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Limits proposed on foreign steel investment

Released at: 15:58, 27/07/2017

Limits proposed on foreign steel investment

Illustrative image (Source: Internet)

Vietnam Steel Association proposes limits on foreign mills producing steel that can be made locally.

by Ngoc Chi

The Vietnam Steel Association (VSA) has proposed a limit be placed on foreign investment in steel projects making products that domestic enterprises are able to produce, with foreign investment only attracted for the production of steel that can’t be produced locally, such as high-quality alloy steel for machinery production.

Steel has become an important industry for Vietnam, with output of over 17 million tons per year. The sector is now focusing on four main steel groups: construction steel, cold rolled steel, welded steel, and galvanized steel.

Figures from VSA show that the demand for stainless steel is on the increase, with imports last year reaching 700,000 tons. Only two local factories produce the steel: VSC-POSCO, with 100 per cent capital from South Korea, and the Vietnam’s Inox Hoa Binh International Joint Stock Company, with total capacity of 300,000 tons per year.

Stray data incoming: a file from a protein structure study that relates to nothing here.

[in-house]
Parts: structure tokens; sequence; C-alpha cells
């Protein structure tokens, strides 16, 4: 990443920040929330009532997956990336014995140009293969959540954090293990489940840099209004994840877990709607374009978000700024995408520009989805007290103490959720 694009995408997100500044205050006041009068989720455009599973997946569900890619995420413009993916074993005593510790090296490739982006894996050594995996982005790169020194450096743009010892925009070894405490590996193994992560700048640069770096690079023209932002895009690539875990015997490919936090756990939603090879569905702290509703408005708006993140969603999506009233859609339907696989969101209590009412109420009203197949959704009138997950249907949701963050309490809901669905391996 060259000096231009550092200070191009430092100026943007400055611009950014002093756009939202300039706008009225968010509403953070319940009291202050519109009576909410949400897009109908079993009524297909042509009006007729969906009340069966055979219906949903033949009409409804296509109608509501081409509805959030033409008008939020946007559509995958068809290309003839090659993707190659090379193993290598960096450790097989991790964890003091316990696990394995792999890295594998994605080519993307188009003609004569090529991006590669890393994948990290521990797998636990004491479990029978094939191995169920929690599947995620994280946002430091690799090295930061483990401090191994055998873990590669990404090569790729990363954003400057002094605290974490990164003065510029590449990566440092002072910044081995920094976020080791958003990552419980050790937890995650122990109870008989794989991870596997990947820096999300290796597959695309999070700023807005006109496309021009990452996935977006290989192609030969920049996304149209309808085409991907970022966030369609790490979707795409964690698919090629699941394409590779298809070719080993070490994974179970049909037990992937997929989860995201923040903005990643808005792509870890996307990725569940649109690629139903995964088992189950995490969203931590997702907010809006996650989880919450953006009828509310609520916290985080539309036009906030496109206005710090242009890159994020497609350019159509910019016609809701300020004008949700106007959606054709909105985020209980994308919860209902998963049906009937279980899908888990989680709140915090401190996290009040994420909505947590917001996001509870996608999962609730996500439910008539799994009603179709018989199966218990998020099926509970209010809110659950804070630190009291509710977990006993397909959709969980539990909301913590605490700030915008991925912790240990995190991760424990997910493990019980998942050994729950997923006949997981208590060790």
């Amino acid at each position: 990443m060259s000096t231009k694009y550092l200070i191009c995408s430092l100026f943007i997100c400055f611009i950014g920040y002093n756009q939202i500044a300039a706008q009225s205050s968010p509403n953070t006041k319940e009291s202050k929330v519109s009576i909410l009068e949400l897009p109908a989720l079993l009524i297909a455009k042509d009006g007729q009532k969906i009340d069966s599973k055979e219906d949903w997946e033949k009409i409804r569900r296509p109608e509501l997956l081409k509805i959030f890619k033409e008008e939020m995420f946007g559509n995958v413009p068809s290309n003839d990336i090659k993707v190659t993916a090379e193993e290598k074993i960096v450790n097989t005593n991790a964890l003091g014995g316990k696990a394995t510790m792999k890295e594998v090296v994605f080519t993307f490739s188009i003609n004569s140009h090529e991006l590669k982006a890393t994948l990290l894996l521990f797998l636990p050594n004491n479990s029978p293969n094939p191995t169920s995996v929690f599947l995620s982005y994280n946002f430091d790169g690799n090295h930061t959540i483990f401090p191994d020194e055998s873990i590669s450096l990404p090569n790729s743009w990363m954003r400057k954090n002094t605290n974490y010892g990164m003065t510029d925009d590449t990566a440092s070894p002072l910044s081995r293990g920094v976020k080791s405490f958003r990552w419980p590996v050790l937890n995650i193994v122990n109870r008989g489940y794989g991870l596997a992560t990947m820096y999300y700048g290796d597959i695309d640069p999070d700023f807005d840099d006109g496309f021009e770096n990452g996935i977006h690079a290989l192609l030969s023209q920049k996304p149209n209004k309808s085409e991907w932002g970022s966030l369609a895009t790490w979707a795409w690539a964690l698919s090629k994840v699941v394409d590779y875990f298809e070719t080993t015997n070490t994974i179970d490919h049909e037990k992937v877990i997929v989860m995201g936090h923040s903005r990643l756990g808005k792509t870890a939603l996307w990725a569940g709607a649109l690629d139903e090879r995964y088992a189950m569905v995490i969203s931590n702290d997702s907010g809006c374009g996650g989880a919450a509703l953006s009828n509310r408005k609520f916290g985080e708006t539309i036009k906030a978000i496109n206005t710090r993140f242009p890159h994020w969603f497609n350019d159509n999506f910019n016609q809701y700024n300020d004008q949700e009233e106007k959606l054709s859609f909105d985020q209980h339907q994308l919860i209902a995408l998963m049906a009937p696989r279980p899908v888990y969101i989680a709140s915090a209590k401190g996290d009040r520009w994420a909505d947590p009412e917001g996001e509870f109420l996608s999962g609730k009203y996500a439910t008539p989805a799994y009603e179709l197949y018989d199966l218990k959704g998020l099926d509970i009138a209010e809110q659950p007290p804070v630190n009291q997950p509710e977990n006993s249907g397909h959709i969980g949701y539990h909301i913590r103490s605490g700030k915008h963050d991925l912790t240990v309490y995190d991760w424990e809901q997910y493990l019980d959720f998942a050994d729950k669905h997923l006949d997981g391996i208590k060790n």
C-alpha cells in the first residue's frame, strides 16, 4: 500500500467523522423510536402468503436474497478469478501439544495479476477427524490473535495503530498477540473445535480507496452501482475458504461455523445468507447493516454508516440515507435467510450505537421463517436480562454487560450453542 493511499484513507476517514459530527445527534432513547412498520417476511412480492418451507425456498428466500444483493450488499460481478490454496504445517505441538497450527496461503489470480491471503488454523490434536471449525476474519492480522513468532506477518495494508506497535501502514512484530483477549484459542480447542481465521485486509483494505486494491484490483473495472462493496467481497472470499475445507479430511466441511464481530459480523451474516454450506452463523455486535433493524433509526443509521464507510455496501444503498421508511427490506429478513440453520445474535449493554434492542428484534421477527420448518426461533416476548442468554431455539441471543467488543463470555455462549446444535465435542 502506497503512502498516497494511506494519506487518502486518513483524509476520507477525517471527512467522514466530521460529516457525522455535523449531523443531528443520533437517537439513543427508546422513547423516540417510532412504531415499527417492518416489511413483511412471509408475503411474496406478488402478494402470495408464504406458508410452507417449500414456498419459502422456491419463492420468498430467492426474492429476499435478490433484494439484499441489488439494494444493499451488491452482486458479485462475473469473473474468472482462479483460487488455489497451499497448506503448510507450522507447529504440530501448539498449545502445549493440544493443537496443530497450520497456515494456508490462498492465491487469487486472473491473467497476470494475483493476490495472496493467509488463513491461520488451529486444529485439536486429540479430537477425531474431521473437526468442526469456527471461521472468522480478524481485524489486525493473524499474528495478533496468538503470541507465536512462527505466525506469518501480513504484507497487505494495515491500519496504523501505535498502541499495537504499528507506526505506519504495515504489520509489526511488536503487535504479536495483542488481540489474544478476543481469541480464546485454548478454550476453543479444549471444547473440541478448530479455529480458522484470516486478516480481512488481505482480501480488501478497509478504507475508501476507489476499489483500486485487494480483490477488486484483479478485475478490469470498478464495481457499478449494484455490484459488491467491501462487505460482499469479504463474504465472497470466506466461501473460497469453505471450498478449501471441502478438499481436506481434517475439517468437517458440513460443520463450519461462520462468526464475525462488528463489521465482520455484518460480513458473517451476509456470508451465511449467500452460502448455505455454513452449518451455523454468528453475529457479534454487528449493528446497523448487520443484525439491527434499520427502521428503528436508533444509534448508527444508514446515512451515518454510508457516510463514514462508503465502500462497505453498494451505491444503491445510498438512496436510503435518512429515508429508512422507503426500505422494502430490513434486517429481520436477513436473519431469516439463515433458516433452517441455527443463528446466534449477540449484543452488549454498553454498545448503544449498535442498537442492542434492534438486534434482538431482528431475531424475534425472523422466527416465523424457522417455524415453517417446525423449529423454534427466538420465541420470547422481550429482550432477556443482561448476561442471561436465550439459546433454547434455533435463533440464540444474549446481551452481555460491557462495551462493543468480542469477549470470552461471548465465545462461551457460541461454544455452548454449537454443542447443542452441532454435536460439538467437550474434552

Recognizing that Vietnam is an ideal destination for stainless steel, many Chinese investors are keen on establishing mills in the country. A Chinese investor recently expressed an interest in building a steel mill in southern Dong Nai province with a capacity of 300,000 tons a year.

VSA pointed out that with the development of the steel sector, domestic enterprises can afford to build large-scale projects with capacity of up to 6 million tons per year. Therefore, no more foreign investment should be attracted in the sector.

It believes the government should consider the right time to attract foreign investment and consider project scale and technology in order to ensure competitiveness in the market and control environmental pollution.

According to a recent report from the Ministry of Planning and Investment, many industries are in trouble, including the steel sector. Due to oversupply and strong penetration by Chinese producers, competition has become more intense.

The Ministry of Industry and Trade (MoIT) has therefore suggested that safeguard measures be applied in the steel sector. It also believes that Joint Circular No.58/2015/TTLT-BCT-BKHCN on the ministry and the Ministry of Science and Technology managing steel quality is not strong enough to guard against counterfeits.  

Vietnam’s steel imports rose sharply last year, hitting a record high of 18.4 million tons worth nearly $11 billion, up 18.4 per cent and 7.2 per cent, respectively, against 2015.

Imports were mainly from China (accounting for 55.1 per cent), South Korea (12.8 per cent), and Taiwan (8.9 per cent).

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